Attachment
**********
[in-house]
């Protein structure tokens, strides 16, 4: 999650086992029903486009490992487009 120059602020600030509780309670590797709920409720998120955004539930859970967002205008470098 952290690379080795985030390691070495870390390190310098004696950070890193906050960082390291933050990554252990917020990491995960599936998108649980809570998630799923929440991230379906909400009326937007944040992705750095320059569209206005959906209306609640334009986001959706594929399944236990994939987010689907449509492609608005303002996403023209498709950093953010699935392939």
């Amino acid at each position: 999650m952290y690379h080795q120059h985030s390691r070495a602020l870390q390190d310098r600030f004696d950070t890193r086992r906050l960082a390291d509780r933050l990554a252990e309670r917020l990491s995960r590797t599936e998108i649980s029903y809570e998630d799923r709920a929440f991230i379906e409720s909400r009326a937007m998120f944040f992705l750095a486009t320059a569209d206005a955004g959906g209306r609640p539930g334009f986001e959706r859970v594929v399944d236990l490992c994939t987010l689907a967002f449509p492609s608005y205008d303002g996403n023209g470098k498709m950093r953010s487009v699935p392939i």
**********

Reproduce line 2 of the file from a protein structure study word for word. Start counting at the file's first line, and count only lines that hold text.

């Protein structure tokens, strides 16, 4: 999650086992029903486009490992487009 120059602020600030509780309670590797709920409720998120955004539930859970967002205008470098 952290690379080795985030390691070495870390390190310098004696950070890193906050960082390291933050990554252990917020990491995960599936998108649980809570998630799923929440991230379906909400009326937007944040992705750095320059569209206005959906209306609640334009986001959706594929399944236990994939987010689907449509492609608005303002996403023209498709950093953010699935392939």